Feminists have generated a set of tools to make science less biased and more robust. Why don’t more scientists use it?

As objective as any man

Anto Magzan/ZUMA
Rachel E. Gross

-Essay-

In the early days of the COVID-19 pandemic, a mystery played out across news headlines: Men, it seemed, were dying of infection at twice the rate of women. To explain this alarming disparity, researchers looked to innate biological differences between the sexes — for instance, protective levels of sex hormones, or distinct male-female immune responses. Some even went so far as to test the possibility of treating infected men with estrogen injections.

This focus on biological sex differences turned out to be woefully inadequate, as a group of Harvard-affiliated researchers pointed out earlier this year. By analyzing more than a year of sex-disaggregated COVID-19 data, they showed that the gender gap was more fully explained by social factors like mask-wearing and distancing behaviors (less common among men) and testing rates (higher among pregnant women and health workers, who were largely female).

Keep reading...Show less

When the world gets closer, we help you see farther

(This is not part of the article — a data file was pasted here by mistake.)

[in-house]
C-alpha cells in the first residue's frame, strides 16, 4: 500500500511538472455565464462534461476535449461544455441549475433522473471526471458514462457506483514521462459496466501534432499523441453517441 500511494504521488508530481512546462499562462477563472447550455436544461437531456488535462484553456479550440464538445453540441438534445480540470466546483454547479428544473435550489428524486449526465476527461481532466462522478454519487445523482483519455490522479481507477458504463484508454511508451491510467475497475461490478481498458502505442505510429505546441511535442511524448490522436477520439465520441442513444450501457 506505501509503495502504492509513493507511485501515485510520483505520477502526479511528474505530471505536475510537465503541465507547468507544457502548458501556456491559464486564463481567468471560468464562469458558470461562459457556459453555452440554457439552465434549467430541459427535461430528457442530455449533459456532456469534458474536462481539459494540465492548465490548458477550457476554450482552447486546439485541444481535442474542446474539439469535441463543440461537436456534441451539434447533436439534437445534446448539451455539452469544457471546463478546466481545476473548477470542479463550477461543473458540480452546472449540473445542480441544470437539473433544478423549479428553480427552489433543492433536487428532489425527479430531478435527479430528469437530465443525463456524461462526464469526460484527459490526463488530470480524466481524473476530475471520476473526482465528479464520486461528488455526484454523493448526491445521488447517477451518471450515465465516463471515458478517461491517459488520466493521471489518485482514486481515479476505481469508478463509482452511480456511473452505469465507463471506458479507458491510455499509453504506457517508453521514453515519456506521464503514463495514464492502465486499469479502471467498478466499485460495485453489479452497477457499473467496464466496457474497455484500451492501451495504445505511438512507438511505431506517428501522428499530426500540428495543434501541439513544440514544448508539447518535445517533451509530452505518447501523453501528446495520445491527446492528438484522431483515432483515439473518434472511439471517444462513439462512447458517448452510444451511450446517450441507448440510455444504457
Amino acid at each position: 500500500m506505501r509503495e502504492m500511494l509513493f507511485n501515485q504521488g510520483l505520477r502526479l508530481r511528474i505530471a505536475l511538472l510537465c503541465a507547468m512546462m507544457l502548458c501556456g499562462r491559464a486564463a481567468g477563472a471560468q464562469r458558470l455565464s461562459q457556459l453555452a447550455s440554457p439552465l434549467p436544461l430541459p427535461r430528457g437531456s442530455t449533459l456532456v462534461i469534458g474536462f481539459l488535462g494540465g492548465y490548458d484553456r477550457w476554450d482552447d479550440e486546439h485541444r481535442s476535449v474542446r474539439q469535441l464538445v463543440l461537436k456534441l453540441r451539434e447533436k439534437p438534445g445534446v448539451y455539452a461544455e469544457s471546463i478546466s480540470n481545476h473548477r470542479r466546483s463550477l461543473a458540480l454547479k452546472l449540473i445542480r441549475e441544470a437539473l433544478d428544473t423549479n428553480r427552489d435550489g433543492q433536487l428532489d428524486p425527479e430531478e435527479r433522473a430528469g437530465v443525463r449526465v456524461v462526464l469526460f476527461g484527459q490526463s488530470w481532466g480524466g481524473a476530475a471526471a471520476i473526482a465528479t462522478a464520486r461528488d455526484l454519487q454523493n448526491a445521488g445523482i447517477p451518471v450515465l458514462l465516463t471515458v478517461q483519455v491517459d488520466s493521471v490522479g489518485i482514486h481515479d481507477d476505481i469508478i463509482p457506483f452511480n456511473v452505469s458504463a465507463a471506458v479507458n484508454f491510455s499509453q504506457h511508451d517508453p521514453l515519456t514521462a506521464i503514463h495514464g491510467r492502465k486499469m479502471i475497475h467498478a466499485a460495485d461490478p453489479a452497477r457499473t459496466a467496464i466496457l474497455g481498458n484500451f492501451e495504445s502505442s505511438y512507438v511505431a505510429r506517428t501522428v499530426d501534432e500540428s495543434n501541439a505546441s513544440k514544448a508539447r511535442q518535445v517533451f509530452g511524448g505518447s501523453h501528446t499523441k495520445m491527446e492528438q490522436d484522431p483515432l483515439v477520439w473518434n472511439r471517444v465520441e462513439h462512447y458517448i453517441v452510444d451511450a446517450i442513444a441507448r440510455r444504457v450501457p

Sign up to our expressly international daily newsletter!
You've reached your monthly limit of free articles.
To read the full article, please subscribe.
Get unlimited access. Support Worldcrunch's unique mission:
  • Exclusive coverage from the world's top sources, in English for the first time.
  • Insights from the widest range of perspectives, languages and countries
  • $2.90/month or $19.90/year. No hidden charges. Cancel anytime.
Already a subscriber? Log in
Writing contest - My pandemic story
THE LATEST
FOCUS
TRENDING TOPICS

Central to the tragic absurdity of this war is the question of language. Vladimir Putin has repeated that protecting ethnic Russians and the Russian-speaking populations of Ukraine was a driving motivation for his invasion.

Yet one month on, a quick look at the map shows that many of the worst-hit cities are those where Russian is the predominant language: Kharkiv, Odesa, Kherson.

Watch VideoShow less
MOST READ